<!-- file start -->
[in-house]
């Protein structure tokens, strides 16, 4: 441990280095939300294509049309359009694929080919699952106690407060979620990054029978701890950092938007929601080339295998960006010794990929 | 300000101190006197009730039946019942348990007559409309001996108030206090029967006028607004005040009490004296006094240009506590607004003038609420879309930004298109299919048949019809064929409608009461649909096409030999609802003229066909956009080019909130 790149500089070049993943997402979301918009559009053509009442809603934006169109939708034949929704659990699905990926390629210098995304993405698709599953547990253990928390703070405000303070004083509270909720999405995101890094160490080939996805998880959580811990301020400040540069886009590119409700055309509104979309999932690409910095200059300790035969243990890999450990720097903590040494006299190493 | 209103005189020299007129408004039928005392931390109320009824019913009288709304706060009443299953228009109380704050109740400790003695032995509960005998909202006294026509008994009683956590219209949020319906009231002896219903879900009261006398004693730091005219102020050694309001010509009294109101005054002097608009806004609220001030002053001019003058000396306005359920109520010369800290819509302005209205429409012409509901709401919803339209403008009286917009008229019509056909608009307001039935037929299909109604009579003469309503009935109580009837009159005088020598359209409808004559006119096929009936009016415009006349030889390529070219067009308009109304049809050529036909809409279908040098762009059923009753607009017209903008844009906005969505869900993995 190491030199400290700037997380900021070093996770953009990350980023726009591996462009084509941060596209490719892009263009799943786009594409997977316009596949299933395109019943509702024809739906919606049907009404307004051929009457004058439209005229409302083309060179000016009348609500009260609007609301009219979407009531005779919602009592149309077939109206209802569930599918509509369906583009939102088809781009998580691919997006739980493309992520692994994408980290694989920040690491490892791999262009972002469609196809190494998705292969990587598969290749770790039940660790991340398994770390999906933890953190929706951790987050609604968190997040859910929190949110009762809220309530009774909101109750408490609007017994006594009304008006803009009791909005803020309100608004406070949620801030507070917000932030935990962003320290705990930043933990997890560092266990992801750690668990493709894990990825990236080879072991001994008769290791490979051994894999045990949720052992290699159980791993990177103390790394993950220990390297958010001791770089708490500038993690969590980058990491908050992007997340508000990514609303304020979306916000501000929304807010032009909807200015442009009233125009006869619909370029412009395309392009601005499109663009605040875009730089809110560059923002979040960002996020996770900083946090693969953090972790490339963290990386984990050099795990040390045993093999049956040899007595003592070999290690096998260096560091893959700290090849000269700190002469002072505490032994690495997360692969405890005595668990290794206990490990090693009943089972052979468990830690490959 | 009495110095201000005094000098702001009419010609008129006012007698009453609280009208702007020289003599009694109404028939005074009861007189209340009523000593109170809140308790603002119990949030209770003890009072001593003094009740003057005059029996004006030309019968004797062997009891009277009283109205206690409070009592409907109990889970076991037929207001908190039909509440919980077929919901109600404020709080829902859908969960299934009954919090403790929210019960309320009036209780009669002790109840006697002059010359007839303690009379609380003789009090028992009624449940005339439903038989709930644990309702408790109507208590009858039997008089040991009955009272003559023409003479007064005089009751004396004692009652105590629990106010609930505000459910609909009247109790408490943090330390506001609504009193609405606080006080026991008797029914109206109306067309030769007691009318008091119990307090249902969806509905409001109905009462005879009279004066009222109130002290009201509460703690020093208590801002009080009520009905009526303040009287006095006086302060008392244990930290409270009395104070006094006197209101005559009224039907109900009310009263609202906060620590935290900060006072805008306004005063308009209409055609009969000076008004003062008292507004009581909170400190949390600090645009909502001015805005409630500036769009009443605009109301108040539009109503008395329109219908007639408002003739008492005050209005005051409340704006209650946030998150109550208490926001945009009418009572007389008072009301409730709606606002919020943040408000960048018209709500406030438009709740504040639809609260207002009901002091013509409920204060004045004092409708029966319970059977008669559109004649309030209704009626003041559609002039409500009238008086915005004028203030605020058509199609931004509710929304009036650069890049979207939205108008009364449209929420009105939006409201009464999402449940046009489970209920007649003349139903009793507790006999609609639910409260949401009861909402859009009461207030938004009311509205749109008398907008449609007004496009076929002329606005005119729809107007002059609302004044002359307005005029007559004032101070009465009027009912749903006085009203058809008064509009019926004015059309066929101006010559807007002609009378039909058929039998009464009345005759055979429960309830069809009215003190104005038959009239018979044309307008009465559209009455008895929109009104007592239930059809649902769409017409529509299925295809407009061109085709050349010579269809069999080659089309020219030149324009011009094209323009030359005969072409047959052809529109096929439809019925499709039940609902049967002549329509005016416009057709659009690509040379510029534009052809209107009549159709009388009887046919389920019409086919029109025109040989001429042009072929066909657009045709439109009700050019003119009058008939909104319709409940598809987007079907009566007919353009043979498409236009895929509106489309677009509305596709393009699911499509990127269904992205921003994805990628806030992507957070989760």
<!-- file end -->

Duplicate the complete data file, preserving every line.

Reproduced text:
[in-house]
């Protein structure tokens, strides 16, 4: 441990280095939300294509049309359009694929080919699952106690407060979620990054029978701890950092938007929601080339295998960006010794990929 | 300000101190006197009730039946019942348990007559409309001996108030206090029967006028607004005040009490004296006094240009506590607004003038609420879309930004298109299919048949019809064929409608009461649909096409030999609802003229066909956009080019909130 790149500089070049993943997402979301918009559009053509009442809603934006169109939708034949929704659990699905990926390629210098995304993405698709599953547990253990928390703070405000303070004083509270909720999405995101890094160490080939996805998880959580811990301020400040540069886009590119409700055309509104979309999932690409910095200059300790035969243990890999450990720097903590040494006299190493 | 209103005189020299007129408004039928005392931390109320009824019913009288709304706060009443299953228009109380704050109740400790003695032995509960005998909202006294026509008994009683956590219209949020319906009231002896219903879900009261006398004693730091005219102020050694309001010509009294109101005054002097608009806004609220001030002053001019003058000396306005359920109520010369800290819509302005209205429409012409509901709401919803339209403008009286917009008229019509056909608009307001039935037929299909109604009579003469309503009935109580009837009159005088020598359209409808004559006119096929009936009016415009006349030889390529070219067009308009109304049809050529036909809409279908040098762009059923009753607009017209903008844009906005969505869900993995 190491030199400290700037997380900021070093996770953009990350980023726009591996462009084509941060596209490719892009263009799943786009594409997977316009596949299933395109019943509702024809739906919606049907009404307004051929009457004058439209005229409302083309060179000016009348609500009260609007609301009219979407009531005779919602009592149309077939109206209802569930599918509509369906583009939102088809781009998580691919997006739980493309992520692994994408980290694989920040690491490892791999262009972002469609196809190494998705292969990587598969290749770790039940660790991340398994770390999906933890953190929706951790987050609604968190997040859910929190949110009762809220309530009774909101109750408490609007017994006594009304008006803009009791909005803020309100608004406070949620801030507070917000932030935990962003320290705990930043933990997890560092266990992801750690668990493709894990990825990236080879072991001994008769290791490979051994894999045990949720052992290699159980791993990177103390790394993950220990390297958010001791770089708490500038993690969590980058990491908050992007997340508000990514609303304020979306916000501000929304807010032009909807200015442009009233125009006869619909370029412009395309392009601005499109663009605040875009730089809110560059923002979040960002996020996770900083946090693969953090972790490339963290990386984990050099795990040390045993093999049956040899007595003592070999290690096998260096560091893959700290090849000269700190002469002072505490032994690495997360692969405890005595668990290794206990490990090693009943089972052979468990830690490959 | 009495110095201000005094000098702001009419010609008129006012007698009453609280009208702007020289003599009694109404028939005074009861007189209340009523000593109170809140308790603002119990949030209770003890009072001593003094009740003057005059029996004006030309019968004797062997009891009277009283109205206690409070009592409907109990889970076991037929207001908190039909509440919980077929919901109600404020709080829902859908969960299934009954919090403790929210019960309320009036209780009669002790109840006697002059010359007839303690009379609380003789009090028992009624449940005339439903038989709930644990309702408790109507208590009858039997008089040991009955009272003559023409003479007064005089009751004396004692009652105590629990106010609930505000459910609909009247109790408490943090330390506001609504009193609405606080006080026991008797029914109206109306067309030769007691009318008091119990307090249902969806509905409001109905009462005879009279004066009222109130002290009201509460703690020093208590801002009080009520009905009526303040009287006095006086302060008392244990930290409270009395104070006094006197209101005559009224039907109900009310009263609202906060620590935290900060006072805008306004005063308009209409055609009969000076008004003062008292507004009581909170400190949390600090645009909502001015805005409630500036769009009443605009109301108040539009109503008395329109219908007639408002003739008492005050209005005051409340704006209650946030998150109550208490926001945009009418009572007389008072009301409730709606606002919020943040408000960048018209709500406030438009709740504040639809609260207002009901002091013509409920204060004045004092409708029966319970059977008669559109004649309030209704009626003041559609002039409500009238008086915005004028203030605020058509199609931004509710929304009036650069890049979207939205108008009364449209929420009105939006409201009464999402449940046009489970209920007649003349139903009793507790006999609609639910409260949401009861909402859009009461207030938004009311509205749109008398907008449609007004496009076929002329606005005119729809107007002059609302004044002359307005005029007559004032101070009465009027009912749903006085009203058809008064509009019926004015059309066929101006010559807007002609009378039909058929039998009464009345005759055979429960309830069809009215003190104005038959009239018979044309307008009465559209009455008895929109009104007592239930059809649902769409017409529509299925295809407009061109085709050349010579269809069999080659089309020219030149324009011009094209323009030359005969072409047959052809529109096929439809019925499709039940609902049967002549329509005016416009057709659009690509040379510029534009052809209107009549159709009388009887046919389920019409086919029109025109040989001429042009072929066909657009045709439109009700050019003119009058008939909104319709409940598809987007079907009566007919353009043979498409236009895929509106489309677009509305596709393009699911499509990127269904992205921003994805990628806030992507957070989760």